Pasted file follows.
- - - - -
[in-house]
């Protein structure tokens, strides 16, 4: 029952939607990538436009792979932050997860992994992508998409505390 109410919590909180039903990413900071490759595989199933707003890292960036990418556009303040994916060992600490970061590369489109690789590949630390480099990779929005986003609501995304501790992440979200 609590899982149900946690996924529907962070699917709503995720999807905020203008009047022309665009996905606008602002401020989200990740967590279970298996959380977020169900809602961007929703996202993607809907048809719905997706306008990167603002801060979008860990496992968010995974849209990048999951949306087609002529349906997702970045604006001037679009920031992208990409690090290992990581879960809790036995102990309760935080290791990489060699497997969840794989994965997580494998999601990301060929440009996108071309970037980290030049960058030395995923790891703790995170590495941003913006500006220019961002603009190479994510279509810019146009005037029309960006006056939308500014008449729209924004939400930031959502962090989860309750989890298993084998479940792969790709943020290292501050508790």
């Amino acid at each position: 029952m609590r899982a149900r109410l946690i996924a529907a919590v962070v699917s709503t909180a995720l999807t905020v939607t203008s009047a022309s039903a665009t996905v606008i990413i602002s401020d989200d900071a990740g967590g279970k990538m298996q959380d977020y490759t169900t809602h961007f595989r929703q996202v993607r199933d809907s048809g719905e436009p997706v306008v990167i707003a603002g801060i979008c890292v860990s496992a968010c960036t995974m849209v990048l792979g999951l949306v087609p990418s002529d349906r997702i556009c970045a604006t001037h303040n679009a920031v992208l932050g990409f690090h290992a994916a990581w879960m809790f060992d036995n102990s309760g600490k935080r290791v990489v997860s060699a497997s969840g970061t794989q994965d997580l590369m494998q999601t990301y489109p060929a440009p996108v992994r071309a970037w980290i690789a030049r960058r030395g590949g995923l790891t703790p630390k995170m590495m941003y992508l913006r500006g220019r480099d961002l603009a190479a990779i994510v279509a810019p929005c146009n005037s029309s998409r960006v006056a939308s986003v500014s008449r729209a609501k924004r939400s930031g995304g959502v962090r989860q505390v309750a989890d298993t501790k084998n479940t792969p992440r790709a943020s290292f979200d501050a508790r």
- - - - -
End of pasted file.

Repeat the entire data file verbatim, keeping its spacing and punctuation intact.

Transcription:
[in-house]
């Protein structure tokens, strides 16, 4: 029952939607990538436009792979932050997860992994992508998409505390 109410919590909180039903990413900071490759595989199933707003890292960036990418556009303040994916060992600490970061590369489109690789590949630390480099990779929005986003609501995304501790992440979200 609590899982149900946690996924529907962070699917709503995720999807905020203008009047022309665009996905606008602002401020989200990740967590279970298996959380977020169900809602961007929703996202993607809907048809719905997706306008990167603002801060979008860990496992968010995974849209990048999951949306087609002529349906997702970045604006001037679009920031992208990409690090290992990581879960809790036995102990309760935080290791990489060699497997969840794989994965997580494998999601990301060929440009996108071309970037980290030049960058030395995923790891703790995170590495941003913006500006220019961002603009190479994510279509810019146009005037029309960006006056939308500014008449729209924004939400930031959502962090989860309750989890298993084998479940792969790709943020290292501050508790």
């Amino acid at each position: 029952m609590r899982a149900r109410l946690i996924a529907a919590v962070v699917s709503t909180a995720l999807t905020v939607t203008s009047a022309s039903a665009t996905v606008i990413i602002s401020d989200d900071a990740g967590g279970k990538m298996q959380d977020y490759t169900t809602h961007f595989r929703q996202v993607r199933d809907s048809g719905e436009p997706v306008v990167i707003a603002g801060i979008c890292v860990s496992a968010c960036t995974m849209v990048l792979g999951l949306v087609p990418s002529d349906r997702i556009c970045a604006t001037h303040n679009a920031v992208l932050g990409f690090h290992a994916a990581w879960m809790f060992d036995n102990s309760g600490k935080r290791v990489v997860s060699a497997s969840g970061t794989q994965d997580l590369m494998q999601t990301y489109p060929a440009p996108v992994r071309a970037w980290i690789a030049r960058r030395g590949g995923l790891t703790p630390k995170m590495m941003y992508l913006r500006g220019r480099d961002l603009a190479a990779i994510v279509a810019p929005c146009n005037s029309s998409r960006v006056a939308s986003v500014s008449r729209a609501k924004r939400s930031g995304g959502v962090r989860q505390v309750a989890d298993t501790k084998n479940t792969p992440r790709a943020s290292f979200d501050a508790r």